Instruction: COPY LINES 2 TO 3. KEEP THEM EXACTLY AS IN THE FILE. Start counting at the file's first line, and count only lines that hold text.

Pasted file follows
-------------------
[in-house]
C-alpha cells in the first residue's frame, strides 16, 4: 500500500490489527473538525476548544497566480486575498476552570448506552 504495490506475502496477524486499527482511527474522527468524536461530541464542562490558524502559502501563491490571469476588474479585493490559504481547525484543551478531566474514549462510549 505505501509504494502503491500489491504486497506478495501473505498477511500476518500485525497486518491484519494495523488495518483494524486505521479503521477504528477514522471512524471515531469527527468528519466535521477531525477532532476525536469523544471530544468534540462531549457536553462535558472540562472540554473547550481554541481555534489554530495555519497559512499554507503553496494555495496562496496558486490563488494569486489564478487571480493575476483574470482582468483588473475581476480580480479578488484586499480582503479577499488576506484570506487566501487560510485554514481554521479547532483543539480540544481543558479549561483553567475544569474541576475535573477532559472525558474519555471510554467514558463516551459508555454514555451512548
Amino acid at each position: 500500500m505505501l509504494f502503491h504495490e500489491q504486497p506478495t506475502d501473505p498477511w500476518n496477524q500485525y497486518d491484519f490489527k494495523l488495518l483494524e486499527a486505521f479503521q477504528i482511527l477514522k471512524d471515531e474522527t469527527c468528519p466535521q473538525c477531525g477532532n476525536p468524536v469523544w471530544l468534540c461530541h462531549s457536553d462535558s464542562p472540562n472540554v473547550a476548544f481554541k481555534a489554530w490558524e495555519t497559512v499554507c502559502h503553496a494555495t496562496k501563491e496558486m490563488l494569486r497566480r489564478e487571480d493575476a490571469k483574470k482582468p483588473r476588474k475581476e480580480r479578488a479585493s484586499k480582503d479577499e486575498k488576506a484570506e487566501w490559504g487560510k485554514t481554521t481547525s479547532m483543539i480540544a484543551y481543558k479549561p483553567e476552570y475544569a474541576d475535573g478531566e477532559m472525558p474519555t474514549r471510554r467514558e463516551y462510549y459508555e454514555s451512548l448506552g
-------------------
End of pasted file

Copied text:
C-alpha cells in the first residue's frame, strides 16, 4: 500500500490489527473538525476548544497566480486575498476552570448506552 504495490506475502496477524486499527482511527474522527468524536461530541464542562490558524502559502501563491490571469476588474479585493490559504481547525484543551478531566474514549462510549 505505501509504494502503491500489491504486497506478495501473505498477511500476518500485525497486518491484519494495523488495518483494524486505521479503521477504528477514522471512524471515531469527527468528519466535521477531525477532532476525536469523544471530544468534540462531549457536553462535558472540562472540554473547550481554541481555534489554530495555519497559512499554507503553496494555495496562496496558486490563488494569486489564478487571480493575476483574470482582468483588473475581476480580480479578488484586499480582503479577499488576506484570506487566501487560510485554514481554521479547532483543539480540544481543558479549561483553567475544569474541576475535573477532559472525558474519555471510554467514558463516551459508555454514555451512548
Amino acid at each position: 500500500m505505501l509504494f502503491h504495490e500489491q504486497p506478495t506475502d501473505p498477511w500476518n496477524q500485525y497486518d491484519f490489527k494495523l488495518l483494524e486499527a486505521f479503521q477504528i482511527l477514522k471512524d471515531e474522527t469527527c468528519p466535521q473538525c477531525g477532532n476525536p468524536v469523544w471530544l468534540c461530541h462531549s457536553d462535558s464542562p472540562n472540554v473547550a476548544f481554541k481555534a489554530w490558524e495555519t497559512v499554507c502559502h503553496a494555495t496562496k501563491e496558486m490563488l494569486r497566480r489564478e487571480d493575476a490571469k483574470k482582468p483588473r476588474k475581476e480580480r479578488a479585493s484586499k480582503d479577499e486575498k488576506a484570506e487566501w490559504g487560510k485554514t481554521t481547525s479547532m483543539i480540544a484543551y481543558k479549561p483553567e476552570y475544569a474541576d475535573g478531566e477532559m472525558p474519555t474514549r471510554r467514558e463516551y462510549y459508555e454514555s451512548l448506552g